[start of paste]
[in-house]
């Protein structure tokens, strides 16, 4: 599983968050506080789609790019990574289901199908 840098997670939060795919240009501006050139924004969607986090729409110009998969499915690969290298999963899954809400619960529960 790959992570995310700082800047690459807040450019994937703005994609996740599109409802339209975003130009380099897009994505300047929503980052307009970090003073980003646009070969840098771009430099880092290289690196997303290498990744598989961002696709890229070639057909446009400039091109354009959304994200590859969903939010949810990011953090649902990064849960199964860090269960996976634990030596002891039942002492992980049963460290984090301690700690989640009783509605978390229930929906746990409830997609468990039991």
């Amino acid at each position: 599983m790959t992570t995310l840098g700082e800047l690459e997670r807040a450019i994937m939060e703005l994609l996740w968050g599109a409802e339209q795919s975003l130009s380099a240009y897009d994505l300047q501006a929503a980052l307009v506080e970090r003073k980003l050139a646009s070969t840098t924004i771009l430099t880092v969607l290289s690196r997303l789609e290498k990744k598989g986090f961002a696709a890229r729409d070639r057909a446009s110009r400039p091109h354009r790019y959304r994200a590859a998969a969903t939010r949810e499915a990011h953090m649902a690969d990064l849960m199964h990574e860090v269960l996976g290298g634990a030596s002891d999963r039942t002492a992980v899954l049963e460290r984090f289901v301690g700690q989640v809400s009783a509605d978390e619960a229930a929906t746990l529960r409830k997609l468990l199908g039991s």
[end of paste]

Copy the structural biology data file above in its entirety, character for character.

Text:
[in-house]
């Protein structure tokens, strides 16, 4: 599983968050506080789609790019990574289901199908 840098997670939060795919240009501006050139924004969607986090729409110009998969499915690969290298999963899954809400619960529960 790959992570995310700082800047690459807040450019994937703005994609996740599109409802339209975003130009380099897009994505300047929503980052307009970090003073980003646009070969840098771009430099880092290289690196997303290498990744598989961002696709890229070639057909446009400039091109354009959304994200590859969903939010949810990011953090649902990064849960199964860090269960996976634990030596002891039942002492992980049963460290984090301690700690989640009783509605978390229930929906746990409830997609468990039991």
């Amino acid at each position: 599983m790959t992570t995310l840098g700082e800047l690459e997670r807040a450019i994937m939060e703005l994609l996740w968050g599109a409802e339209q795919s975003l130009s380099a240009y897009d994505l300047q501006a929503a980052l307009v506080e970090r003073k980003l050139a646009s070969t840098t924004i771009l430099t880092v969607l290289s690196r997303l789609e290498k990744k598989g986090f961002a696709a890229r729409d070639r057909a446009s110009r400039p091109h354009r790019y959304r994200a590859a998969a969903t939010r949810e499915a990011h953090m649902a690969d990064l849960m199964h990574e860090v269960l996976g290298g634990a030596s002891d999963r039942t002492a992980v899954l049963e460290r984090f289901v301690g700690q989640v809400s009783a509605d978390e619960a229930a929906t746990l529960r409830k997609l468990l199908g039991s």